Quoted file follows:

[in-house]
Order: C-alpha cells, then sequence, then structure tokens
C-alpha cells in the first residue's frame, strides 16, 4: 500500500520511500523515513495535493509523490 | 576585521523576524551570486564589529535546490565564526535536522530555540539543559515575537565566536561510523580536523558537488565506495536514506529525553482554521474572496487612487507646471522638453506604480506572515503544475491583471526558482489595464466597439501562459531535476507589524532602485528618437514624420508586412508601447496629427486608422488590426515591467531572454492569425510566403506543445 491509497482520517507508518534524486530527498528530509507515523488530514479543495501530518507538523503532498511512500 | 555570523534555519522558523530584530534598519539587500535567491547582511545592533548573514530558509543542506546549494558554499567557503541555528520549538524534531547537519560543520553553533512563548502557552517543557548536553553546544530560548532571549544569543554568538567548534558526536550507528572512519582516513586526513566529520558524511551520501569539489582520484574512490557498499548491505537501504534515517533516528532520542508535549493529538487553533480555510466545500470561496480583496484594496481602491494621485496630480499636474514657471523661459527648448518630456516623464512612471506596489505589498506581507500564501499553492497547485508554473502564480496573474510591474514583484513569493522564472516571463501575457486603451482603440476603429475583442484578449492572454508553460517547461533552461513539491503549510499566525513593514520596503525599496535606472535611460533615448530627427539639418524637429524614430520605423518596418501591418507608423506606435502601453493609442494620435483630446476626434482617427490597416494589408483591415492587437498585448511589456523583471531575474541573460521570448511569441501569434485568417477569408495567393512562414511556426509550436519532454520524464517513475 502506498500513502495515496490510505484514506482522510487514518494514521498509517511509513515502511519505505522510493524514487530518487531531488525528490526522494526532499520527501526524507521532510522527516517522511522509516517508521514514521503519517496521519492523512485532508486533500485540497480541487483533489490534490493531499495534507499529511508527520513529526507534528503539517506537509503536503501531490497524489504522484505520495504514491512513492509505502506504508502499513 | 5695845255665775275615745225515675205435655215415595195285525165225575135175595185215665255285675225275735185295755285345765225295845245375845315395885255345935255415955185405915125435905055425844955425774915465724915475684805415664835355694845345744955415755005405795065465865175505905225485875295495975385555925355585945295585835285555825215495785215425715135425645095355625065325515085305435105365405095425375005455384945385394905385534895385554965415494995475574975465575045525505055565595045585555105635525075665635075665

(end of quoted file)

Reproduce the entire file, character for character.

[in-house]
Order: C-alpha cells, then sequence, then structure tokens
C-alpha cells in the first residue's frame, strides 16, 4: 500500500520511500523515513495535493509523490 | 576585521523576524551570486564589529535546490565564526535536522530555540539543559515575537565566536561510523580536523558537488565506495536514506529525553482554521474572496487612487507646471522638453506604480506572515503544475491583471526558482489595464466597439501562459531535476507589524532602485528618437514624420508586412508601447496629427486608422488590426515591467531572454492569425510566403506543445 491509497482520517507508518534524486530527498528530509507515523488530514479543495501530518507538523503532498511512500 | 555570523534555519522558523530584530534598519539587500535567491547582511545592533548573514530558509543542506546549494558554499567557503541555528520549538524534531547537519560543520553553533512563548502557552517543557548536553553546544530560548532571549544569543554568538567548534558526536550507528572512519582516513586526513566529520558524511551520501569539489582520484574512490557498499548491505537501504534515517533516528532520542508535549493529538487553533480555510466545500470561496480583496484594496481602491494621485496630480499636474514657471523661459527648448518630456516623464512612471506596489505589498506581507500564501499553492497547485508554473502564480496573474510591474514583484513569493522564472516571463501575457486603451482603440476603429475583442484578449492572454508553460517547461533552461513539491503549510499566525513593514520596503525599496535606472535611460533615448530627427539639418524637429524614430520605423518596418501591418507608423506606435502601453493609442494620435483630446476626434482617427490597416494589408483591415492587437498585448511589456523583471531575474541573460521570448511569441501569434485568417477569408495567393512562414511556426509550436519532454520524464517513475 502506498500513502495515496490510505484514506482522510487514518494514521498509517511509513515502511519505505522510493524514487530518487531531488525528490526522494526532499520527501526524507521532510522527516517522511522509516517508521514514521503519517496521519492523512485532508486533500485540497480541487483533489490534490493531499495534507499529511508527520513529526507534528503539517506537509503536503501531490497524489504522484505520495504514491512513492509505502506504508502499513 | 5695845255665775275615745225515675205435655215415595195285525165225575135175595185215665255285675225275735185295755285345765225295845245375845315395885255345935255415955185405915125435905055425844955425774915465724915475684805415664835355694845345744955415755005405795065465865175505905225485875295495975385555925355585945295585835285555825215495785215425715135425645095355625065325515085305435105365405095425375005455384945385394905385534895385554965415494995475574975465575045525505055565595045585555105635525075665635075665